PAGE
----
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Tech starts strong, ends weak

    ATLANTA — Once again, Georgia Tech found a way to start the season strong, then come to a disappointing finish.
    After earning their ninth win against Duke in November, the Yellow Jackets appeared headed for a big year. They locked up a chance at the Atlantic Coast Conference title for a spot in the Orange Bowl and a possible a 10-win season, a mark reached only seven times in school history.
    But Tech (9-5) dropped its last three games. The Yellow Jackets lost to bitter rival Georgia, Wake Forest in the ACC championship, then 38-35 to No. 12 West Virginia in the Gator Bowl on Monday.
    Oddly, each loss was by a field goal.
    ‘‘That’s been our story, this season with all these losses at the end,’’ Georgia Tech senior linebacker KaMichael Hall said. ‘‘You’ve got to learn how to finish. It’s all about finishing. If you can’t finish a game, you’re not going to win a game, that’s what it’s all about.’’
    Most of the Yellow Jackets struggles were from an inconsistent offense. They scored at least 30 points in seven out of their nine wins, but had no offensive production in each loss — except one — scoring no more than 10 points.
    Georgia Tech managed one touchdown and four field goals in the two losses before the bowl game. Senior quarterback Reggie Ball usually took most of the blame for his team’s inconsistent play and inability to get All-American wideout Calvin Johnson the football more.
    It didn’t look any better when Ball was declared ineligible for the Gator Bowl, leaving sophomore Taylor Bennett — who had one previous start — to replace him. But Bennett connected on 19-of-29 passes for 326 yards and three touchdowns.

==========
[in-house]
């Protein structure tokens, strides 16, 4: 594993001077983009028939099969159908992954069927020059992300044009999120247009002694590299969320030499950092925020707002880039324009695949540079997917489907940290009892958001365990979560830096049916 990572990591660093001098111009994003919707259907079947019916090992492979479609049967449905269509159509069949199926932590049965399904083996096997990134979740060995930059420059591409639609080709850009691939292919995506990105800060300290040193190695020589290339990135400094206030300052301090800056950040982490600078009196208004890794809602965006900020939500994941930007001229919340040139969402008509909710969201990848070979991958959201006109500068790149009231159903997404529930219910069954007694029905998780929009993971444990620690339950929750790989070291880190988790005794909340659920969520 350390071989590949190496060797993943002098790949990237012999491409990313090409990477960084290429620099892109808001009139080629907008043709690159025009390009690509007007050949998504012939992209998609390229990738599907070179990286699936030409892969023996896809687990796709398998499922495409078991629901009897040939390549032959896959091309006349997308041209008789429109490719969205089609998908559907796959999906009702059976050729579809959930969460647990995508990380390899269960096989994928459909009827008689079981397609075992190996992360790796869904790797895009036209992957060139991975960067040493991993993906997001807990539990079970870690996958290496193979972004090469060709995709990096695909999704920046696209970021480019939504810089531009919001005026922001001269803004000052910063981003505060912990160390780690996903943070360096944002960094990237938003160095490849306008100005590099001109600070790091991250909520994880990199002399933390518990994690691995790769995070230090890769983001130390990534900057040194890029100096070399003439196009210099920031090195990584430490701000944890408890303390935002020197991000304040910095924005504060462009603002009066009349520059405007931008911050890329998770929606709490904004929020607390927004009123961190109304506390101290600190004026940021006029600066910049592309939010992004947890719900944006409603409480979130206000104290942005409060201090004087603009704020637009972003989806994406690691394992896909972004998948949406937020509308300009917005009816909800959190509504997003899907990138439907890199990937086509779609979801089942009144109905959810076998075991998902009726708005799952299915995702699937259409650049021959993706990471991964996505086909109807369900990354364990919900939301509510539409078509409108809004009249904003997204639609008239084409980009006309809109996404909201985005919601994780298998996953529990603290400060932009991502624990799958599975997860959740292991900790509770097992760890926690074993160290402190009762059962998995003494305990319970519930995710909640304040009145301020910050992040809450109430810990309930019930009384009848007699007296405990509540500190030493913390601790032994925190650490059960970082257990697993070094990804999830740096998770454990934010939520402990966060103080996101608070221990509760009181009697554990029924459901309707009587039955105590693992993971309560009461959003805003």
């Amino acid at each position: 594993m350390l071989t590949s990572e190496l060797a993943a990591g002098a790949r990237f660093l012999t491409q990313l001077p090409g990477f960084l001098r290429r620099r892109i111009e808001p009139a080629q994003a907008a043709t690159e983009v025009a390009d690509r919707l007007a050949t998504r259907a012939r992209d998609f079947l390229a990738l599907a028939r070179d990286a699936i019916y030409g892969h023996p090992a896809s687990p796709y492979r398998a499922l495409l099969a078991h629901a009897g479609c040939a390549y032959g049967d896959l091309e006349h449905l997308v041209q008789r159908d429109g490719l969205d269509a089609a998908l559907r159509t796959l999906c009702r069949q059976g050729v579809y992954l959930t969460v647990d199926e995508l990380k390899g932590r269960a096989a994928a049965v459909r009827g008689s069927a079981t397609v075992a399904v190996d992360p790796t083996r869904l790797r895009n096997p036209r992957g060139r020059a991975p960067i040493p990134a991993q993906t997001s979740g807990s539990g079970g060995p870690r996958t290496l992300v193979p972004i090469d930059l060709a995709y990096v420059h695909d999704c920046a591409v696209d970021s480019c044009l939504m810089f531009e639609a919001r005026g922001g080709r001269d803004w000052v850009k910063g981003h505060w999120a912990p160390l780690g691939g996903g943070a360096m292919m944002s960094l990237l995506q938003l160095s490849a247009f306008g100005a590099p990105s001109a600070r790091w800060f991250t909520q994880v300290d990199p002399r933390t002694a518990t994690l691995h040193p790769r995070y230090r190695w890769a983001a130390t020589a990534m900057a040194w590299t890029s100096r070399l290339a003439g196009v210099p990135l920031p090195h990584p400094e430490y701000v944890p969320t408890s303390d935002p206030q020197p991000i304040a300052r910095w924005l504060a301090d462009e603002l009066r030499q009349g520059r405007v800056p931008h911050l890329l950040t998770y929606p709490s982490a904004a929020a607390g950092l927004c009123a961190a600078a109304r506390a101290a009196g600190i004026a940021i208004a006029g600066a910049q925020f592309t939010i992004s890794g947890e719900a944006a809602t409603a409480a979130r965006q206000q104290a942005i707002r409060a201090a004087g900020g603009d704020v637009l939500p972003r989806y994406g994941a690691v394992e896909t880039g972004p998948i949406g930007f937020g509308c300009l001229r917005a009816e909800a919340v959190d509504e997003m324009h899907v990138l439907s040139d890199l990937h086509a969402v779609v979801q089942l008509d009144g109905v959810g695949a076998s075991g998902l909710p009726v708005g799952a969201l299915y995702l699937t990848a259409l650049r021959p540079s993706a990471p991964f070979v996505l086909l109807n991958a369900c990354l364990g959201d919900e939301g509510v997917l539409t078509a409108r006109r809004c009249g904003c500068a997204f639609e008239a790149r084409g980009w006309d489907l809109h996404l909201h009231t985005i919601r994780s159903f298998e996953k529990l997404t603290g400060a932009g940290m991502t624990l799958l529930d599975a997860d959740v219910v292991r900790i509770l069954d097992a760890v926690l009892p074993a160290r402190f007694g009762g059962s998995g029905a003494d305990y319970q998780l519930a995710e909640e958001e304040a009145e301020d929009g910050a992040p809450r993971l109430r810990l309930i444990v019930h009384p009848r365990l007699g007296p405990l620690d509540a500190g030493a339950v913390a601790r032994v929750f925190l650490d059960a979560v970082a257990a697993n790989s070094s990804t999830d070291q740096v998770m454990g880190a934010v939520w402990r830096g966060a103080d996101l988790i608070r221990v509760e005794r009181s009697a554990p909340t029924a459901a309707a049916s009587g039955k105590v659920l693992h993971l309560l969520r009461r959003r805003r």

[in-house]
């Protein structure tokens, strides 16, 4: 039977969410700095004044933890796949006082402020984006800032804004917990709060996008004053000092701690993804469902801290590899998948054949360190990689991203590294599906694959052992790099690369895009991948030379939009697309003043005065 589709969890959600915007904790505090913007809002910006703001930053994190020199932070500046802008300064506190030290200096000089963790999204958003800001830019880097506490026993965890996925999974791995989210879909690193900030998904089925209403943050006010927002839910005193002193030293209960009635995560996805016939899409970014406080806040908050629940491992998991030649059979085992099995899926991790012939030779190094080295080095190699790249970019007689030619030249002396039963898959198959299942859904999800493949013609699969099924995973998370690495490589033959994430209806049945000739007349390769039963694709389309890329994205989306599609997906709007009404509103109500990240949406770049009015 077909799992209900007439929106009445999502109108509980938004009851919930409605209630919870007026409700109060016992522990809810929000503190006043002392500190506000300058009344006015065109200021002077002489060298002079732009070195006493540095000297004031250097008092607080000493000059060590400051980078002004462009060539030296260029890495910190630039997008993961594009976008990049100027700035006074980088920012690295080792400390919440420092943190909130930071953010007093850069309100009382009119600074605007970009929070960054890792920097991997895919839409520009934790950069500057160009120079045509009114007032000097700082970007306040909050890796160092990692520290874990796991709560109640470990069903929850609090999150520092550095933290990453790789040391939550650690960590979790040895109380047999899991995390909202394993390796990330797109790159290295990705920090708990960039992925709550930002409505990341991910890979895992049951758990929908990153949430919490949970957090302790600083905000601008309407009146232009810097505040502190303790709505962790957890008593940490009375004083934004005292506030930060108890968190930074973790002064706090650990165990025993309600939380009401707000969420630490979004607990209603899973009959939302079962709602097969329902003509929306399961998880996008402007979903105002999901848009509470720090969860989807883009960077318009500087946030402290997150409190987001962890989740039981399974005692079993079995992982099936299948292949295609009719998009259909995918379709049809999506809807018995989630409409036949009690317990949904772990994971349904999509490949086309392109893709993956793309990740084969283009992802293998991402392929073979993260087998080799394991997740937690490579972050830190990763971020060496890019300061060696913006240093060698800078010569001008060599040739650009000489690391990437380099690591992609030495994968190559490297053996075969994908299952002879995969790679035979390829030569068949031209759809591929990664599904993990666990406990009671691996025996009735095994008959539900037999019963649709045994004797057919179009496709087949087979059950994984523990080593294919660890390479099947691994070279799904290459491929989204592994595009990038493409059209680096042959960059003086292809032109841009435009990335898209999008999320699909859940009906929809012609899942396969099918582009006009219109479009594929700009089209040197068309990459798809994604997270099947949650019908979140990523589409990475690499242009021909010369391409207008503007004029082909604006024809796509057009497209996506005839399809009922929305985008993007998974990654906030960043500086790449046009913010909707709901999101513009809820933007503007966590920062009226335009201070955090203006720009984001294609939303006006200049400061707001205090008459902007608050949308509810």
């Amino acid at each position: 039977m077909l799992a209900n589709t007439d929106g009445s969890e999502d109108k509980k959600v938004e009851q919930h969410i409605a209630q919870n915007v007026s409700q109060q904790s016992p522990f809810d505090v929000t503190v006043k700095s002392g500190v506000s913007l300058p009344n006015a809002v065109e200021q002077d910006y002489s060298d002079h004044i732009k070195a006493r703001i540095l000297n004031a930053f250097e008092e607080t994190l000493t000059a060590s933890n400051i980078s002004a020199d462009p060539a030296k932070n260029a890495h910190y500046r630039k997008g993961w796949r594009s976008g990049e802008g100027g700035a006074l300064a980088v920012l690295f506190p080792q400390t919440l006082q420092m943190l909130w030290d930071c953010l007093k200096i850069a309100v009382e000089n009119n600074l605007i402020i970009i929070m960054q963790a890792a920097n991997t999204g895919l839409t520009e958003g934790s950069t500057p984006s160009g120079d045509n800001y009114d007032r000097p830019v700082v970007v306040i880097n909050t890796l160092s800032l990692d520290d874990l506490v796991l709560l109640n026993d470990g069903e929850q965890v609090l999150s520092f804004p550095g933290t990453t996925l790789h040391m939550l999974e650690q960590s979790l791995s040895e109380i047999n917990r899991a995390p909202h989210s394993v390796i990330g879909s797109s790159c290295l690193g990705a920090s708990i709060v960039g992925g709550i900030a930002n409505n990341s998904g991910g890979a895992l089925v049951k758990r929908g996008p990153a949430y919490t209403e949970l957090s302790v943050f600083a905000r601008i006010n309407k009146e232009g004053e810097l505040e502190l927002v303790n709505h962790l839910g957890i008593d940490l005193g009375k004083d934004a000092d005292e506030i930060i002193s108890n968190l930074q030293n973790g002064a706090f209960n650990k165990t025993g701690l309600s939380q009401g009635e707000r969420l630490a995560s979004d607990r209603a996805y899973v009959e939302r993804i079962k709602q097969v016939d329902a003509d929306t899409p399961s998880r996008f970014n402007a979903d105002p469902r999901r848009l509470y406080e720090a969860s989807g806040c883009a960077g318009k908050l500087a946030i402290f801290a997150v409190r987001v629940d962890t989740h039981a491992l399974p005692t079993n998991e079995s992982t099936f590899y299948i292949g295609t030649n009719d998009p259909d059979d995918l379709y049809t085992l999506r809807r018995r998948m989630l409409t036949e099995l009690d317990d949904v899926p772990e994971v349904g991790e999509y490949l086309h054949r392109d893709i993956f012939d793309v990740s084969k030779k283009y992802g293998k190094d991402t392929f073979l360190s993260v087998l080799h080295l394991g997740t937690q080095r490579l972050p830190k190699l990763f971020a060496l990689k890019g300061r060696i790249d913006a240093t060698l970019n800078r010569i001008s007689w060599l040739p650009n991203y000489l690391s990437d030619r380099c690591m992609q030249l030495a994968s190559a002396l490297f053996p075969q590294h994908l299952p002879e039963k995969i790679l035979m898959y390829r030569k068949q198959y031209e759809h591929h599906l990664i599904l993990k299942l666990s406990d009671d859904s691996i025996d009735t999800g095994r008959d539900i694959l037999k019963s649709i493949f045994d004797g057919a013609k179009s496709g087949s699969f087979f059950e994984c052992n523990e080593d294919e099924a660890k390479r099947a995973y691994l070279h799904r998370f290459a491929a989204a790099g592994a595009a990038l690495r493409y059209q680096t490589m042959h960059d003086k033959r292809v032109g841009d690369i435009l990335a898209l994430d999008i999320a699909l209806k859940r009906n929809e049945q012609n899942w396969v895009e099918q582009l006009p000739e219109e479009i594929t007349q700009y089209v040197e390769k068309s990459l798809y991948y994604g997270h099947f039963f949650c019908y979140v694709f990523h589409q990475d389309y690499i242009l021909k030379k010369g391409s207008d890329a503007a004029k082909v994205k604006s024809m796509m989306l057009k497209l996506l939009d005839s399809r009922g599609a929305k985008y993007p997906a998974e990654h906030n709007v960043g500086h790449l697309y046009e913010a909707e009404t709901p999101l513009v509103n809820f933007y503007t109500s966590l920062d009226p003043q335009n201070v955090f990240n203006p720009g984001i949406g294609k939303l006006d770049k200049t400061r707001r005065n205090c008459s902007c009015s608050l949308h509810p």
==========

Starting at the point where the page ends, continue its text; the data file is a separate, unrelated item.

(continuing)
However, the Yellow Jackets surrendered an 18-point lead and the Mountaineers didn’t even have leader rusher Steve Slaton. Georgia Tech kicker Travis Bell tried to tie the game with a 54-yard field goal with 5 minutes left, but his attempt fell well short.
    ‘‘It was exciting that we were able to score 35 points on the No. 12 team in the nation,’’ Bennett said. ‘‘We played hard and gave it everything we had, we just fell short.’’
    Yellow Jackets coach Chan Gailey hopes the late-season slump will help his team learn for the future.
    ‘‘We couldn’t execute and take it into the end zone,’’ he said. ‘‘Hopefully, as we mature as a football team and get better, we’ll finish those games and win them.’’
    Now, Gailey has to think about whether Johnson might return or enter himself for the upcoming NFL draft. The 6-5, 235-pounder was one of Georgia Tech’s few bright spots, catching passes for 186 yards and two touchdowns against West Virginia.
    Johnson, who won the Biletnikoff Award as the nation’s top receiver and was named ACC player of the year, said he is still undecided about jumping to the next level.
    ‘‘The deadline is coming up pretty soon,’’ he said. ‘‘I’ll have to sit down and decide it pretty soon ... I’m the one who has to live with the decision but my family will have some input in it.
    Added Johnson: ‘‘It hurts to drop three games in a row. This was our last game, so you’ve got to look forward to next year.’’
    Of course, it would be a huge loss if Johnson doesn’t return. If he can’t, at least the Yellow Jackets will have running back Tashard Choice, who led the ACC in rushing.
    But Bennett knows having Johnson would make next season a whole lot easier.
    ‘‘It’s things like that you can count on him to make the plays in those tough situations. So it’s definitely a plus to have him on the field.’’

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